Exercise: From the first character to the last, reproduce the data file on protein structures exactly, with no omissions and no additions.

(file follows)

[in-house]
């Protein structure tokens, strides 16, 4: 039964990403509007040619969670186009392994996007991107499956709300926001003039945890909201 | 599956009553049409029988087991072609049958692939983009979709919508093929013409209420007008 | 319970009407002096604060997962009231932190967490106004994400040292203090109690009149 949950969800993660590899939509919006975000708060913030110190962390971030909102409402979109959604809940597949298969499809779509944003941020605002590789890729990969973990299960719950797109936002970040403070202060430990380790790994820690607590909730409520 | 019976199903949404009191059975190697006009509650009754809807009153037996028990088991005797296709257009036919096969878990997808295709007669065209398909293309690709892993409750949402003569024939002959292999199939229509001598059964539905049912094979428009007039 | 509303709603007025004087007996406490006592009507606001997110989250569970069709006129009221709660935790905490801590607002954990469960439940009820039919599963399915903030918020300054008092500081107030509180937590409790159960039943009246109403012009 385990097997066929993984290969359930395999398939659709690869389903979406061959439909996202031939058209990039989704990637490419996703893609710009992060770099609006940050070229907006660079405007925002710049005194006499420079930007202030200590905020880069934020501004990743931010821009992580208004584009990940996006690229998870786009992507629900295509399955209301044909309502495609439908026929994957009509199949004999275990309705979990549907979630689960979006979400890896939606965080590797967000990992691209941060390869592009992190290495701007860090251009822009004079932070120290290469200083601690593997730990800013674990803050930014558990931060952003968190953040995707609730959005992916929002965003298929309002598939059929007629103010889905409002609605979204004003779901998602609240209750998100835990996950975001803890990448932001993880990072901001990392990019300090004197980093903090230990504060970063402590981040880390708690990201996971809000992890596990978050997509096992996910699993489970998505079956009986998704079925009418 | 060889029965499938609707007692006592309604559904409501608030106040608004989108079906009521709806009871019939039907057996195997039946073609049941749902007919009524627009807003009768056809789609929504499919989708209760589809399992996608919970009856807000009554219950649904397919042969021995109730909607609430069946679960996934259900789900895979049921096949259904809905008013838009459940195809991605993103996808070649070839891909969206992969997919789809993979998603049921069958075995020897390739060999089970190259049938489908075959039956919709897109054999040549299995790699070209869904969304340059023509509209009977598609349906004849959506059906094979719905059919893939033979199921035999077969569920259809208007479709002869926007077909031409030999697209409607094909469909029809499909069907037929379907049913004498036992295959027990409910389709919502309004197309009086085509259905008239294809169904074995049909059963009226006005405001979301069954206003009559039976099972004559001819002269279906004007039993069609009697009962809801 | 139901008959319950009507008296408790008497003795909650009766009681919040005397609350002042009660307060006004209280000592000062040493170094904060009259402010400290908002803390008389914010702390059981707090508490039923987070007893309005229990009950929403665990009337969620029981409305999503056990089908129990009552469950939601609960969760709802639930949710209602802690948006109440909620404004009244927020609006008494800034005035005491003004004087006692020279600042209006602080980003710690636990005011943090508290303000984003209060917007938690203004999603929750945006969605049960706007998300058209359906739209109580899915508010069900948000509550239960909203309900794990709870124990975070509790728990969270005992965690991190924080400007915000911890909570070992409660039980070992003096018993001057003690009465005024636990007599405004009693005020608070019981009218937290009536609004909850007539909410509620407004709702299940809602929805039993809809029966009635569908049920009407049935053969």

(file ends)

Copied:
[in-house]
């Protein structure tokens, strides 16, 4: 039964990403509007040619969670186009392994996007991107499956709300926001003039945890909201 | 599956009553049409029988087991072609049958692939983009979709919508093929013409209420007008 | 319970009407002096604060997962009231932190967490106004994400040292203090109690009149 949950969800993660590899939509919006975000708060913030110190962390971030909102409402979109959604809940597949298969499809779509944003941020605002590789890729990969973990299960719950797109936002970040403070202060430990380790790994820690607590909730409520 | 019976199903949404009191059975190697006009509650009754809807009153037996028990088991005797296709257009036919096969878990997808295709007669065209398909293309690709892993409750949402003569024939002959292999199939229509001598059964539905049912094979428009007039 | 509303709603007025004087007996406490006592009507606001997110989250569970069709006129009221709660935790905490801590607002954990469960439940009820039919599963399915903030918020300054008092500081107030509180937590409790159960039943009246109403012009 385990097997066929993984290969359930395999398939659709690869389903979406061959439909996202031939058209990039989704990637490419996703893609710009992060770099609006940050070229907006660079405007925002710049005194006499420079930007202030200590905020880069934020501004990743931010821009992580208004584009990940996006690229998870786009992507629900295509399955209301044909309502495609439908026929994957009509199949004999275990309705979990549907979630689960979006979400890896939606965080590797967000990992691209941060390869592009992190290495701007860090251009822009004079932070120290290469200083601690593997730990800013674990803050930014558990931060952003968190953040995707609730959005992916929002965003298929309002598939059929007629103010889905409002609605979204004003779901998602609240209750998100835990996950975001803890990448932001993880990072901001990392990019300090004197980093903090230990504060970063402590981040880390708690990201996971809000992890596990978050997509096992996910699993489970998505079956009986998704079925009418 | 060889029965499938609707007692006592309604559904409501608030106040608004989108079906009521709806009871019939039907057996195997039946073609049941749902007919009524627009807003009768056809789609929504499919989708209760589809399992996608919970009856807000009554219950649904397919042969021995109730909607609430069946679960996934259900789900895979049921096949259904809905008013838009459940195809991605993103996808070649070839891909969206992969997919789809993979998603049921069958075995020897390739060999089970190259049938489908075959039956919709897109054999040549299995790699070209869904969304340059023509509209009977598609349906004849959506059906094979719905059919893939033979199921035999077969569920259809208007479709002869926007077909031409030999697209409607094909469909029809499909069907037929379907049913004498036992295959027990409910389709919502309004197309009086085509259905008239294809169904074995049909059963009226006005405001979301069954206003009559039976099972004559001819002269279906004007039993069609009697009962809801 | 139901008959319950009507008296408790008497003795909650009766009681919040005397609350002042009660307060006004209280000592000062040493170094904060009259402010400290908002803390008389914010702390059981707090508490039923987070007893309005229990009950929403665990009337969620029981409305999503056990089908129990009552469950939601609960969760709802639930949710209602802690948006109440909620404004009244927020609006008494800034005035005491003004004087006692020279600042209006602080980003710690636990005011943090508290303000984003209060917007938690203004999603929750945006969605049960706007998300058209359906739209109580899915508010069900948000509550239960909203309900794990709870124990975070509790728990969270005992965690991190924080400007915000911890909570070992409660039980070992003096018993001057003690009465005024636990007599405004009693005020608070019981009218937290009536609004909850007539909410509620407004709702299940809602929805039993809809029966009635569908049920009407049935053969």